These are ideas or concepts that we think are real whereas really they’re just ideas that we go along with. They are illusions, or delusions, and they mask the actual reality of life. Even the idea of ‘the western world’ is a cultural shadow. Many of us seem to have bought into the idea that it’s the ‘shadows’ in ‘the west’ that are bringing down ‘the west’ all the while being completely oblivious to the fact that the whole idea that there’s ‘a western world’ rather than an entire humanity is outlandishly ludicrous.
The idea of what ‘the west’ is has ended at least four or five times I can think of offhand; the end of the Greek world, the end of the Roman Empire, the beginning of the Renaissance, the Protestant Reformation and the resulting religious wars, the French Revolution and the reintroduction of the republic. There you have five times that Western culture/society has fallen and began again. I left out the Black Death, so six.
As Philip K. Dick used to write, the Empire never ended. I could probably think of more times but this article is long enough as it is. I ask you then please to not fall for the fear mongering and nonsense pedaled by people trying to sell you the answers to the ills of society. They don’t have the answers, they just have books to sell and bums to put on seats in venues.
The Hero/Victim Archetypes
This all lead me to play with the idea that there might just be two archetypes; the hero and the victim. If ‘the west is falling and we’re doomed’ then aren’t we the victim? Or maybe because we can see it falling apart and can prepare we’re the heroes, or, at least, we’re going to be them? But hold on, we can actually apply this way of thinking to everyday occurrences.
For example, the wife gives out to you because you forgot to put out the thrash. You feel hurt because it’s the first time in three years you’ve forgotten and you feel she’s being overly harsh. What role are you playing; the victim. But, wait, you answer her back and say; yea, well missy, I’ve been working from dawn till dusk, I was fixing the drains in the morning like you asked me to and then I made the new birdhouse the kids asked for and then I cooked dinner and prepared the kids’ lunches for school. Ah-ha, I’ve put her in her place you think to yourself, now you’re playing the hero, albeit, a bit of a dick-ish hero, you’re being Cyclops from X-Men and nobody likes that guy.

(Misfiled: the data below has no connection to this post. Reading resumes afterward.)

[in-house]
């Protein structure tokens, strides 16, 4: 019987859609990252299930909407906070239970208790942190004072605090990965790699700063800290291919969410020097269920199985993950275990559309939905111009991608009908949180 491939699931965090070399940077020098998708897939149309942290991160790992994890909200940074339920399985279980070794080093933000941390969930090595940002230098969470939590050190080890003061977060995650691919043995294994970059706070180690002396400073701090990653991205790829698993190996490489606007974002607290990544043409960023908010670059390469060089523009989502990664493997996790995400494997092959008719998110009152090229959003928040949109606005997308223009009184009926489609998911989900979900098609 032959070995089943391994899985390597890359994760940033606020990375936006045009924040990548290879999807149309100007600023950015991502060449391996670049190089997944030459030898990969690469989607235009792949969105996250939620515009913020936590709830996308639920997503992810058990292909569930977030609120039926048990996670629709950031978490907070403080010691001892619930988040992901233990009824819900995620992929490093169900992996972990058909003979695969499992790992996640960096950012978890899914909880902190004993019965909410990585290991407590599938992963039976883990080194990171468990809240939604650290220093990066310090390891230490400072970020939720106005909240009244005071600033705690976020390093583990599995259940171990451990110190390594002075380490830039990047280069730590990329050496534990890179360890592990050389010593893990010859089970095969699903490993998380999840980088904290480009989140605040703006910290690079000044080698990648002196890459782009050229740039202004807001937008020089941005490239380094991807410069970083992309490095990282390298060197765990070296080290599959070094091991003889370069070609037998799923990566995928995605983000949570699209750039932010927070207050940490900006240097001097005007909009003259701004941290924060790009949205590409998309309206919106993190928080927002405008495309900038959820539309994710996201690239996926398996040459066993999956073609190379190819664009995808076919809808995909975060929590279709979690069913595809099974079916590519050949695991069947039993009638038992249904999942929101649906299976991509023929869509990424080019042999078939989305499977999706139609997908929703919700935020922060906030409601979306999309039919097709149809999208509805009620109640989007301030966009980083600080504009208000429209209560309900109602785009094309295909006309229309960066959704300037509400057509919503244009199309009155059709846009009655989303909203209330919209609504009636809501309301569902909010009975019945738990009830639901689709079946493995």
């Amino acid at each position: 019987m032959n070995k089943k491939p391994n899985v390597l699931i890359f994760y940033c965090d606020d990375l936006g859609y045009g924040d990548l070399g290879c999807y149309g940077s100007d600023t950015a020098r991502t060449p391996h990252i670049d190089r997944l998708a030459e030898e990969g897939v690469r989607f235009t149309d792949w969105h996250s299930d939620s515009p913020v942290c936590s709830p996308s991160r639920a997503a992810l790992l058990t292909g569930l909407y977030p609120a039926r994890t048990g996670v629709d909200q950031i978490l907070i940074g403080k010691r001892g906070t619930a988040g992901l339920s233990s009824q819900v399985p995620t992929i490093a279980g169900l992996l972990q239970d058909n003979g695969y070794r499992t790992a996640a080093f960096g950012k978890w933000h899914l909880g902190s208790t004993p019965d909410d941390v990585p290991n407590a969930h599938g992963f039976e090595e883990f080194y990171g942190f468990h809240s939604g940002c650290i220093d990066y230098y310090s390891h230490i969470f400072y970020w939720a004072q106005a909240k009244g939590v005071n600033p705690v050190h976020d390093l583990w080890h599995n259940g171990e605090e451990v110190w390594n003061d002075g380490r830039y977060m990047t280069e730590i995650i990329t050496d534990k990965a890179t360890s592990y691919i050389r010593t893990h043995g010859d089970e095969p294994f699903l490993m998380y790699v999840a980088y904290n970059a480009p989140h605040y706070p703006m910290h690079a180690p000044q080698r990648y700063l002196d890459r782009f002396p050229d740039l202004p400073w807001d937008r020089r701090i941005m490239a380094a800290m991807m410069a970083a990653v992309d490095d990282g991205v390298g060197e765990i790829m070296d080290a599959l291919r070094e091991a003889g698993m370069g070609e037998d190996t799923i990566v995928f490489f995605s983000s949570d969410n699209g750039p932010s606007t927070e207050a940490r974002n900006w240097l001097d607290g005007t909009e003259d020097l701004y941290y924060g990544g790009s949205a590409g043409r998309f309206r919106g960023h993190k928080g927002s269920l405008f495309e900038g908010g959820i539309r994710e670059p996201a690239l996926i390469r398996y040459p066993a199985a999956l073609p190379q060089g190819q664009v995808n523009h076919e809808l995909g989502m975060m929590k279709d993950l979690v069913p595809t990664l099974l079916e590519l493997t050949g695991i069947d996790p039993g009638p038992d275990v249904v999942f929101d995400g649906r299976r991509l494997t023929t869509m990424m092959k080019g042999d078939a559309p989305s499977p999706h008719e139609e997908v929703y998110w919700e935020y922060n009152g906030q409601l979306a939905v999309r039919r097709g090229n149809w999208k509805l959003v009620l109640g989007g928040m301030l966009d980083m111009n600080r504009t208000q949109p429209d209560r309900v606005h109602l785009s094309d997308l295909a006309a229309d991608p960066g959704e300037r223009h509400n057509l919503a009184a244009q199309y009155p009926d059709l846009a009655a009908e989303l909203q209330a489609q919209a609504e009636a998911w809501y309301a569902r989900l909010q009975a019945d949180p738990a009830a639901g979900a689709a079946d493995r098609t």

Another example; you tell your buddy about a girl you like and want to ask her out on a date. But you notice you’re coming up with excuses not to ask her out, she might say no, you don’t have much money to take her until you’re paid, etc. You’re playing the role of the victim again. Or you say things like, I would ask her out but…. this has a tinge of the hero as you’re giving yourself excuses but really it’s the victim showing up again. The hero would just ask her out and if she says yes he wins the day, if she says no, you better believe the victim is going to come back again.
One final one, we all know the Aesop Fable about the fox and the grapes. He jumps and jumps and jumps all day to try and grab the grapes, he doesn’t reach them in the end and he says, ah sure, look, I didn’t want them anyway. Now, you see what he’s doing here? He’s playing the hero to himself because he’s giving himself an excuse why he didn’t want the grapes but we all know it’s the victim who’s really speaking because he’s trying to excuse why he wasn’t able to get the grapes. Actually, I’m the hero, I don’t want them, no mate, you’re pulling the wool over your own eyes and giving yourself a lame excuse because you can’t face the truth.
A Final Question
I asked this above already; are we the victims of circumstance or the heroes/creators of our own destiny? This is an age-old problem in spirituality. Are we just passive witnesses to our fate or do we create our world? We can see both archetypes hard at work here and I don’t think I need to spell it out for you. I’d ask you now to indulge me once again like in the opening paragraph.
A couple of times over the next few days try and see where and when you’re playing either the role of the victim or the hero. Don’t look at the actions of others, just your own and see what happens. From some of the people I’ve been talking to about this idea since the podcast aired they’ve had some realisations about how they’ve been behaving. Now, it’s obviously not as easy as just trying to be the hero all the time, if you do that you’ll turn into an arrogant so-and-so, that’s not what this is about, it’s rather about seeing the roles we play in life and the stories we tell ourselves to explain our behaviour.